This type of hydraulic pump is conventionally used with hydraulic motors of airless spray paint equipment. A significant performance problem exists with such conventional hydraulic pumps. Since the volume of hydraulic fluid needed by the paint pump actually decreases above a certain pressure, the pump supplies hydraulic fluid at a volume greater than what is otherwise necessary above such pressure. With the swashplate set at its default maximum displacement, and therefore maximum hydraulic flow, until the maximum pressure is reached, the demand on the power supply (work=PV) rises with pressure faster than otherwise required. To take a specific example, when the tip of a spray nozzle has an opening of 0.041 inches, paint at 2 gal/min. can be sprayed at 1900 psi. However, when the diameter of the opening is at 0.009 inches, at a pressure of 3000 psi, only ⅜th of a gallon of paint is sprayed per minute. But the conventional hydraulic pump continues to pump a larger than necessary volume of paint at this greater pressure.

With reference now to FIG. 1, a variable displacement pump 300 according to the present invention, is controlled by a pressure compensator valve 302. The pressure compensator valve 302 uses fluid pressure to move the swashplate of the pump 300 via a first piston 304 which is connected to the swashplate. When the pressure drops, the control valve closes and a spring (not illustrated) behind the first piston returns it to a fully open position. Also provided in the present invention is an outlet line 306 from the hydraulic pump. The output pressure of the hydraulic pump is used to drive a second piston 308 which adjusts the position of the swashplate of the pump 300. More (specifically, the second piston 308 acts on the first piston 304 and in opposition to the action of the first piston. As pressure increases, the effect is to lower the volume demanded of the pump by the action of the first piston 304, which makes it easier for the power supply to meet demand. In other words, a parallel external control circuit is provided.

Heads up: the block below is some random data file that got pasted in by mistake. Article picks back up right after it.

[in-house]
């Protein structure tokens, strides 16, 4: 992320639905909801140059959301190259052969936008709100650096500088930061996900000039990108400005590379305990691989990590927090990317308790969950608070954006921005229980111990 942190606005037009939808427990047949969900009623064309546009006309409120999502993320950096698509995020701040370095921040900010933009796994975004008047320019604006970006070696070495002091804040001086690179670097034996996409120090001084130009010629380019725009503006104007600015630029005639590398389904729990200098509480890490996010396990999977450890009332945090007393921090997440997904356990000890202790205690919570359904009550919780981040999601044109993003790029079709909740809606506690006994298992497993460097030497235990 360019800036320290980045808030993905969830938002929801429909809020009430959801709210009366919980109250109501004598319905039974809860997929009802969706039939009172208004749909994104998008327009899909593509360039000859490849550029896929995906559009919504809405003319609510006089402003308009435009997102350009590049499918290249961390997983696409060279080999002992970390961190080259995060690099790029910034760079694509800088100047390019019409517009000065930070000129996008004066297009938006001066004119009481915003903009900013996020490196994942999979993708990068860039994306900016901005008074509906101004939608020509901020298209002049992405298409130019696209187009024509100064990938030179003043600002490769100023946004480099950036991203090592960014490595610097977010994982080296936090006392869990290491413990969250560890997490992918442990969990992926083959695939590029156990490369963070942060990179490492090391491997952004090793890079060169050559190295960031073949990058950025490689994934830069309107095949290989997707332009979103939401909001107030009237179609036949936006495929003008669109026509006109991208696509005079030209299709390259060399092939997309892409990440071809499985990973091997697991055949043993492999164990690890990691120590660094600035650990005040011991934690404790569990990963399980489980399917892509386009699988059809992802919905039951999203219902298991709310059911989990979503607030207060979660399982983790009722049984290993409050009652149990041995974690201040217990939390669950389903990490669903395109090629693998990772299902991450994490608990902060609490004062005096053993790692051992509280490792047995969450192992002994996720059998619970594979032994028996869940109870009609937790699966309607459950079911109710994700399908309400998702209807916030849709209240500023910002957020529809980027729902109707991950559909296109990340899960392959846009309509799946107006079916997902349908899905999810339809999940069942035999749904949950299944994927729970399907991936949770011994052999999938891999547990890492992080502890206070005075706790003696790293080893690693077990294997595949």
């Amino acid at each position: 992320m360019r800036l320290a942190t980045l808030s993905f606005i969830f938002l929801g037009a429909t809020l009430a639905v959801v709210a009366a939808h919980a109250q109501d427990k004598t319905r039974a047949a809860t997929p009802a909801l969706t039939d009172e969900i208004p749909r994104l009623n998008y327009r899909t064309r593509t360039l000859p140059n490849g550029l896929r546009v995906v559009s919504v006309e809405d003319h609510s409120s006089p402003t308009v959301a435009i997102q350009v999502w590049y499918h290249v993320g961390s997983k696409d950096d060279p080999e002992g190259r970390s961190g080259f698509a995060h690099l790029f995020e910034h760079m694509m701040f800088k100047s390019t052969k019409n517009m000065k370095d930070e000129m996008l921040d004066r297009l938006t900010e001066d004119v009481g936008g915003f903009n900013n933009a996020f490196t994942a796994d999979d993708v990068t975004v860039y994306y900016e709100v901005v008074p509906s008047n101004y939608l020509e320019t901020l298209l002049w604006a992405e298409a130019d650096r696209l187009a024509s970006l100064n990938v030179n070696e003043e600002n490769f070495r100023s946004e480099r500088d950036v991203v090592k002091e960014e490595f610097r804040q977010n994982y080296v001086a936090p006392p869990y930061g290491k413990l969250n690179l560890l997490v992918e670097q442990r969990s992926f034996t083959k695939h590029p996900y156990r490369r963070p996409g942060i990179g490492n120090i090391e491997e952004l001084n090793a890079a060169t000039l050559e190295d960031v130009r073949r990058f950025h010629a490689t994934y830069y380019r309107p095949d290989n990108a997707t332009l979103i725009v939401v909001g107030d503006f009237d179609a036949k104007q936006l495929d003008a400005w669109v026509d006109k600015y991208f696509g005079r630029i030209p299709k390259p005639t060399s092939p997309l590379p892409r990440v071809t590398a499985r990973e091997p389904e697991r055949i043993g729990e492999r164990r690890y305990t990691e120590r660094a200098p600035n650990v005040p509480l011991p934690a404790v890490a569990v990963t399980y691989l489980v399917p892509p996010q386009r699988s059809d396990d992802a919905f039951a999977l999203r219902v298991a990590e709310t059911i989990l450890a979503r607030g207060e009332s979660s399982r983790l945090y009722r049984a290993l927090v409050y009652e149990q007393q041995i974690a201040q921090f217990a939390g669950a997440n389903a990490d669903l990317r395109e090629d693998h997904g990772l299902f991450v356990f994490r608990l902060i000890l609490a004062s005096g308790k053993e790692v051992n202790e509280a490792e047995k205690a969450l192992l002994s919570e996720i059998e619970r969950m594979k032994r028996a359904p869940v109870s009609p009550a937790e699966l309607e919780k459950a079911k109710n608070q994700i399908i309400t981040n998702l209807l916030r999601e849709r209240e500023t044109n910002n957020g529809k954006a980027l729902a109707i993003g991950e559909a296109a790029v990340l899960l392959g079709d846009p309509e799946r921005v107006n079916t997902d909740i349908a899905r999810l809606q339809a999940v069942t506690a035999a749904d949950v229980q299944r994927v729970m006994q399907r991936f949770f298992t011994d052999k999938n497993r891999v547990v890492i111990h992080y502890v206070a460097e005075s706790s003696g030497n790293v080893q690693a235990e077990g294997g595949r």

With the invention illustrated in FIG. 1, the diameter of the second piston 308 is smaller than is the diameter of the first piston 304. By sizing the diameter of the second piston 308, one can set the pressure at which the first piston 304 begins to move (i.e. the pressure at which that first piston's spring preload is overcome by the force exerted by the second piston). In the present invention, the second piston's diameter is sized so that the first piston 304 and the swashplate, begin to move at about 2500 psi. Below this pressure, the pump's volume output is at a maximum. This design is advantageous over a known horsepower limiter design because it does not have the higher leakage, higher temperatures and, likely, higher costs that a horsepower limiter design would have.

Also provided is a check valve 312 downstream from the pump. The check valve is located in a hydraulic supply line 314 between the output and the hydraulic oil motor. The purpose for the check valve is to reduce detrimental feedback to the pump from the oil motor allowing the pump to run more smoothly and reducing output pressure swings in the oil motor. Such output pressure swings are known as “dead band” and can cause paint spray patterns to pulsate or “wink.” Check valve 312 also improves the pressure characteristics of the pump allowing the pump to be operative at paint pressures of 300 to 400 psig. This is in comparison to the conventional pumps which are only operative down to about 450 psig.